All the theory obscures the real reasons to wish church members gone.
UNFORESEEN IMPACT: Leaders fail to understand the value of land and tradition. They also fail to realize that in small churches, a lot of people are related by both blood and social circles. Scratch off a few problem lay members and you’ve riled a whole neighborhood. Working class East Falls residents sacrificed to provide prime real estate in our community to ensure a faith presence beyond their own lifetimes. They didn’t just build a shack. They invested their labor and wages to create beauty. Bishop Burkat’s attack on our congregation ended up predictably with the sale of the church. They sold it at least twice. An early sale was to a nonprofit that was willing to work with Redeemer members to establish Christian day school in the space they once owned. When the synod found out, they used tactics that would embarrass faithful Lutherans to regain rights to the property. Then they sold it to developers, of course. Urban land always has greater commercial value than monetary mission value. These developers were also willing to work with Redeemer members. Remember, we still live here! We were close to raising the money, but it was difficult. After all, SEPA took our endowment funds, too. We had only a few months and came very close. The land so carefully provided for mission in our community will be apartments. Our school has already been leveled for town houses. That’s the impact on Redeemer. For all regional Lutherans, it will be almost impossible to influence all of northwest Philadelphia (population 200,000+ and where SEPA is headquartered) will soon be next to impossible.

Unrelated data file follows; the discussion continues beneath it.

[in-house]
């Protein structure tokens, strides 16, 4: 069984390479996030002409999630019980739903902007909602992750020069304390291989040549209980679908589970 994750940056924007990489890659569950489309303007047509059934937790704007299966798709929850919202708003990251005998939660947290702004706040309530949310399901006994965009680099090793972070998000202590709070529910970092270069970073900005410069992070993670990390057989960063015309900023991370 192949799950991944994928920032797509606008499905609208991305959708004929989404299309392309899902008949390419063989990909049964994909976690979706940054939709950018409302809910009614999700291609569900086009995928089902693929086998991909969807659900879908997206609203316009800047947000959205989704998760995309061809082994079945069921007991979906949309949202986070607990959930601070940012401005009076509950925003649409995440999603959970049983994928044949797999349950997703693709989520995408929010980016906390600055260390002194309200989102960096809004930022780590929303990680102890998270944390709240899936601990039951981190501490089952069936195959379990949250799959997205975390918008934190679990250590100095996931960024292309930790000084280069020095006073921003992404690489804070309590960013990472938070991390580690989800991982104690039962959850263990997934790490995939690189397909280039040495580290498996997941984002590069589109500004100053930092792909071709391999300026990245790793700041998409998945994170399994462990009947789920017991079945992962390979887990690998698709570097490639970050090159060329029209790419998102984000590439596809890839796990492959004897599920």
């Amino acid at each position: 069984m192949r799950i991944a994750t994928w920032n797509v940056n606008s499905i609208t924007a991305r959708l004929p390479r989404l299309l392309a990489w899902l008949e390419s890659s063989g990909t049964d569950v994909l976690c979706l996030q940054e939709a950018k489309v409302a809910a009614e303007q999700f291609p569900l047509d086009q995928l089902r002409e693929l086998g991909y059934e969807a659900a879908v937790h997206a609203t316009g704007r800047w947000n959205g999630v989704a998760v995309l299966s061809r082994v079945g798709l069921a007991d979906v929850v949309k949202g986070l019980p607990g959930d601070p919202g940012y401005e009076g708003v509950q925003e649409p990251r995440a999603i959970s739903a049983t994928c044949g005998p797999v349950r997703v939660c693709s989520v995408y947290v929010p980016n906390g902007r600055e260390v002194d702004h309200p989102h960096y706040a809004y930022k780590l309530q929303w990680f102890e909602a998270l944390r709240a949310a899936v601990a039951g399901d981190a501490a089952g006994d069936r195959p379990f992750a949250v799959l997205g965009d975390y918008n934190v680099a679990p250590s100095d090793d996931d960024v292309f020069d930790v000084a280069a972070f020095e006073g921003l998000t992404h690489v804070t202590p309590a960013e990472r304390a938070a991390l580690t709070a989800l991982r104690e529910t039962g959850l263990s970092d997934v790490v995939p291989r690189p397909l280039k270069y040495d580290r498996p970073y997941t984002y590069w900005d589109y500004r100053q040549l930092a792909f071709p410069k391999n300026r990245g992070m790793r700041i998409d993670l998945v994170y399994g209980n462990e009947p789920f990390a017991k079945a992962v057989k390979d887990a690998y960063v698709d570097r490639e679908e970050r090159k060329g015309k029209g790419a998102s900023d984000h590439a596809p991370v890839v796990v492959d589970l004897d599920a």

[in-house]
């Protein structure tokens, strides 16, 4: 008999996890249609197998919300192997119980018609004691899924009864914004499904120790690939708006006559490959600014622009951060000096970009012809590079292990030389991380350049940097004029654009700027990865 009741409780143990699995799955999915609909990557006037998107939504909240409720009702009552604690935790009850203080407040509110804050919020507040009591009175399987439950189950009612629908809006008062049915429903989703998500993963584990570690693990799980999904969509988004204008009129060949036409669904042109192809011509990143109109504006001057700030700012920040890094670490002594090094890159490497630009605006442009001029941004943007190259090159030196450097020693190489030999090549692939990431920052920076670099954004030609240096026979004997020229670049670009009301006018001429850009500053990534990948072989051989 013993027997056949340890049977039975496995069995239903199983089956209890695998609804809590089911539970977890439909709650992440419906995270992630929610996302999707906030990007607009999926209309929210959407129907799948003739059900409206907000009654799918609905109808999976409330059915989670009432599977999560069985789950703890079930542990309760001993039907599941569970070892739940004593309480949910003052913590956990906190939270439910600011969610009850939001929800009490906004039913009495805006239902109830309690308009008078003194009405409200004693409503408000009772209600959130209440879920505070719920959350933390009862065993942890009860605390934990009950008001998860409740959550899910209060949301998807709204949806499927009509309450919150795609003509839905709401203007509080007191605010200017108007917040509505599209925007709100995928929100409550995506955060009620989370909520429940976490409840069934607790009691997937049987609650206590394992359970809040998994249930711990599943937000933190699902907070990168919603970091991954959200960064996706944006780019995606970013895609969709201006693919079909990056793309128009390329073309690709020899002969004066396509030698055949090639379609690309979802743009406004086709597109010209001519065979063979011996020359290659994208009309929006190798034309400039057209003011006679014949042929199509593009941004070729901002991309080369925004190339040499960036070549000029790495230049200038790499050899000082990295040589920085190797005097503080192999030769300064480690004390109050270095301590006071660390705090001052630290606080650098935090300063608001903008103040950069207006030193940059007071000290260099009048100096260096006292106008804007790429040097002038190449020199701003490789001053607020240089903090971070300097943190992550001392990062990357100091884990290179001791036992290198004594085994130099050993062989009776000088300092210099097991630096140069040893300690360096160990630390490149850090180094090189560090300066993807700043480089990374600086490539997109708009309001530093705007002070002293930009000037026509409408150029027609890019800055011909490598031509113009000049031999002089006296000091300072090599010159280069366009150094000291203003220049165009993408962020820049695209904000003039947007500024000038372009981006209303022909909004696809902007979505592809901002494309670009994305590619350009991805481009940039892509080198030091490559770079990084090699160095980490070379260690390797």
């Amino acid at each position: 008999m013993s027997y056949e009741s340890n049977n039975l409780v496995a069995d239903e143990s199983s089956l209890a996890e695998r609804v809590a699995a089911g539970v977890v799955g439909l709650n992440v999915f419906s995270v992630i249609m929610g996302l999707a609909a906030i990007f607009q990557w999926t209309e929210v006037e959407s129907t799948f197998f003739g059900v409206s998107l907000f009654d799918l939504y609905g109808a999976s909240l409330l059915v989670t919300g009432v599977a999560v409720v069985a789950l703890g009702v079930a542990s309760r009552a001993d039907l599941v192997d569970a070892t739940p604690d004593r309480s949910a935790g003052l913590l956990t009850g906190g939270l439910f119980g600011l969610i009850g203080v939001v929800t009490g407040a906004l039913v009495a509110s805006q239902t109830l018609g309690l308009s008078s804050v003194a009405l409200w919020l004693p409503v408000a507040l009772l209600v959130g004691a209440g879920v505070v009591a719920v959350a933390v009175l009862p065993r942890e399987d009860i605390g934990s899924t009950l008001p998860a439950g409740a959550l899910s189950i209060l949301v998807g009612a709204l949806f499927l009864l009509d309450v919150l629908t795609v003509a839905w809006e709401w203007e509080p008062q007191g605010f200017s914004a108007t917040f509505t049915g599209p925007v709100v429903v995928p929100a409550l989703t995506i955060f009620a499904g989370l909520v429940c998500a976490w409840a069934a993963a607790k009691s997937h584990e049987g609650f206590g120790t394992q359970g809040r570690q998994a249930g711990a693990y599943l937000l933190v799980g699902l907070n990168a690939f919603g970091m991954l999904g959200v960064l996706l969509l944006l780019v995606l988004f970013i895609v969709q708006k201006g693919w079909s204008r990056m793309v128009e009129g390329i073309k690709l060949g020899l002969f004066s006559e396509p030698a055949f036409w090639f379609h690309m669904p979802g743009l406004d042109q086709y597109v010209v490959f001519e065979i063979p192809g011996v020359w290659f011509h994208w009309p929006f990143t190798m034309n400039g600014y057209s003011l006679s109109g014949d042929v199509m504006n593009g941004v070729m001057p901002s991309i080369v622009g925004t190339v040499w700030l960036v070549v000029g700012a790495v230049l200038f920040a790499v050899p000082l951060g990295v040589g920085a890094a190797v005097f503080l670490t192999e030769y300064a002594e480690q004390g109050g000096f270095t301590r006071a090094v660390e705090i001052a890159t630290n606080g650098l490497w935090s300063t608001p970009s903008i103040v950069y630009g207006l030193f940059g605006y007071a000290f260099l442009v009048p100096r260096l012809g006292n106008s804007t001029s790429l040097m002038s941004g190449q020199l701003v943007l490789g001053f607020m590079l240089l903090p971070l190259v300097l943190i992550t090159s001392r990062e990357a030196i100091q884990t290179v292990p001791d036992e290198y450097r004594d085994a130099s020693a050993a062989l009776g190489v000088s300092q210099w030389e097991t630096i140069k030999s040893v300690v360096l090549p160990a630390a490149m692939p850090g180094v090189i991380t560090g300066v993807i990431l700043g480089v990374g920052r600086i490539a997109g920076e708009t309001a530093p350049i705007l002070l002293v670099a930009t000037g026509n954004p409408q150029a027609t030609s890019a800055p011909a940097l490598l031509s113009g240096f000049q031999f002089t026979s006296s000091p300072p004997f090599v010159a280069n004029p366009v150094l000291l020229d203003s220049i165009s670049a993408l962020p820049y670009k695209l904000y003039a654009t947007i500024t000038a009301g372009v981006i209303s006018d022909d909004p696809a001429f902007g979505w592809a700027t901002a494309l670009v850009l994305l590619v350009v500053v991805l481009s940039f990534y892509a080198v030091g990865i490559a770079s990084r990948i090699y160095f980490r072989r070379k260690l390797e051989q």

The loss to the community is even worse. The school we had planned is needed far more than five new houses. Our land as a cultural hub for many community groups is now gone and difficult to replace as available land in urban neighborhoods is now economically steep.
THE REALITY FOR URBAN LUTHERANS